She was naked. Her breasts were pressed against his chest and her groin rested lightly against his own. He tried very hard to not react, but damn it, he’d almost died, and wasn’t there something to be said about fucking being a perfectly good reaction to near death experiences?

The woman didn’t seem to notice his erection though. She merely pulled herself up from him until she stood, her glare steady. “Who are you?”

He licked dry lips and kept his eyes on her face as he propped himself on his elbows. “Garon. Garon Jafsid.” Stress on the second syllable, unlike the strange names of the people of the Sasamonie tribe he’d just left.


“Maezad Castel.”

“The druid sanctuary.”

That wasn’t a question, so he didn’t respond, though his eyes were becoming dry from the focus he had over not letting his gaze drift down the gorgeous woman’s body—growler, she’s a growler, you fool, she could still be wanting to eat you. Her eyes did drop, however briefly, to the three transference bands around his wrists. One on his right. Two on his left.

“Are you a druid?”


“What animals?”

It was the rudest question one could ask a druid, but he didn’t think pointing that out right now would benefit him. “Rabbit, dog and hawk.”

The man behind him gave a snort of laughter.

“You shift without permission, you die,” said the woman.

“I figured.” He attempted a tentative smile, but she didn’t react, her eyes still narrowed.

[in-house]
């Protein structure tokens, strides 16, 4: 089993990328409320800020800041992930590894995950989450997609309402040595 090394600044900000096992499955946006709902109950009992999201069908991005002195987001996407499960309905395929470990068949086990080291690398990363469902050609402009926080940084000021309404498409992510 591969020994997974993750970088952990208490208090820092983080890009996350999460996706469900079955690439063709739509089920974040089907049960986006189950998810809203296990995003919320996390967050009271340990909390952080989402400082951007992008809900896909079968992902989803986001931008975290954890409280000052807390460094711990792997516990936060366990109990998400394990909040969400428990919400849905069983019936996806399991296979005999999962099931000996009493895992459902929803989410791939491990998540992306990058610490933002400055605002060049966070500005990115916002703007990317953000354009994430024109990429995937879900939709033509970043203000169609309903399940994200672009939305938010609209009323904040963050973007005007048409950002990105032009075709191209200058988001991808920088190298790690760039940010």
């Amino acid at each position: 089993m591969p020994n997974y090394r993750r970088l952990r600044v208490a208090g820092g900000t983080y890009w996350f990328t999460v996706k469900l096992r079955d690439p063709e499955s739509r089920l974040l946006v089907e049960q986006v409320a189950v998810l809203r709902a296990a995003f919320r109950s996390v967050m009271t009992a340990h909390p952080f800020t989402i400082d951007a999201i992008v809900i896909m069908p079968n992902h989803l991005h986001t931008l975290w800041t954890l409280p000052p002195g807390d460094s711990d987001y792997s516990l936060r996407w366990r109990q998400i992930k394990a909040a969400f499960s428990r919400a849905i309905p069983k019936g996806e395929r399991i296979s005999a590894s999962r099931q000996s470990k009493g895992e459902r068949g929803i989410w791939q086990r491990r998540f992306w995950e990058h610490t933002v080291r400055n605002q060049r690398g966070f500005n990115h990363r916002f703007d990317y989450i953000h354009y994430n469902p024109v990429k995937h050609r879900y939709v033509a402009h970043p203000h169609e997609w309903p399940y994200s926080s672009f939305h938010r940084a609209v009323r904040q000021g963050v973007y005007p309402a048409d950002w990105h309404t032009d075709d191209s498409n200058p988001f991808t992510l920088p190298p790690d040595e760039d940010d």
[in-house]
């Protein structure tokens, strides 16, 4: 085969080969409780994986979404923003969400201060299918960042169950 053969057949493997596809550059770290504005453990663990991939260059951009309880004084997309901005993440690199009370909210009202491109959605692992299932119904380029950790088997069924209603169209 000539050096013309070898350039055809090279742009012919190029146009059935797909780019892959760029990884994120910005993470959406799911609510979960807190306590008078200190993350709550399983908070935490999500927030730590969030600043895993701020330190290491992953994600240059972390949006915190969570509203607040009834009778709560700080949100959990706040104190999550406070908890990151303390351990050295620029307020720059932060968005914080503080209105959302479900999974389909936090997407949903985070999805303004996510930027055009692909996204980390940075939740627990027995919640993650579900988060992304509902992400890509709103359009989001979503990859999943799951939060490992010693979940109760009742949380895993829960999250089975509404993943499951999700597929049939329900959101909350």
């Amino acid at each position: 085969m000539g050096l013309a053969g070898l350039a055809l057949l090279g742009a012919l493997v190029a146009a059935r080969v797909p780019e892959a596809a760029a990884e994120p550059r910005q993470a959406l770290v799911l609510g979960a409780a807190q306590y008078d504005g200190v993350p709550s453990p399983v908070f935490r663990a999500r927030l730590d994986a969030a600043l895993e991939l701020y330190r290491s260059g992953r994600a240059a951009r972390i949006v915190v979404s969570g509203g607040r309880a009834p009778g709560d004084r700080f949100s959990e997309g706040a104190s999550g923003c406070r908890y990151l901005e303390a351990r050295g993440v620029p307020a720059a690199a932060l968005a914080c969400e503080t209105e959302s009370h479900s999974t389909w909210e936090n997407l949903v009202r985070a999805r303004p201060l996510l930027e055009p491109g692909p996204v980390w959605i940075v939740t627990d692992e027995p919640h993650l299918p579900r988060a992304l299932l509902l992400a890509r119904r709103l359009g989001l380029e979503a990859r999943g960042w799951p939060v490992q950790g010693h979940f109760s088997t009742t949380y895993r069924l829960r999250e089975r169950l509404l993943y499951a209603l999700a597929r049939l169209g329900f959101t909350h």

“Tell me, Garon Jafsid, what are you doing in our territory?”

The terror that had banked when he hadn’t immediately been mauled came back with a vengeance, making his voice quiver a little as he tried to explain. “The Sasamonie tribe said this way was safe, that the cliffs were too south for the growlers to smell me and the pass would lead to Shelter Port.”

“The Sasamonie tribe and the Riahr clan have an agreement. You do not.”

He swallowed.

“Though they were right about one thing. These cliffs are too far south for the Maslahr growlers to smell you. They would have eaten you.”

“And…you won’t?” asked Garon.

“We have higher standards,” said the man.

“Glad to hear it,” he murmured.

“We’ll just kill you.”

Garon jerked his head up and met the man’s wry expression.

“Stand up,” said the woman.

He obeyed her, ducking his head and examining her legs, noting the way the black lines had been painted up each of them in opposing designs. The world lurched and he staggered, putting out a hand that didn’t get taken as he refocused on the forest around him. Sweat had soaked his shirt under his arms and his neck felt overly hot.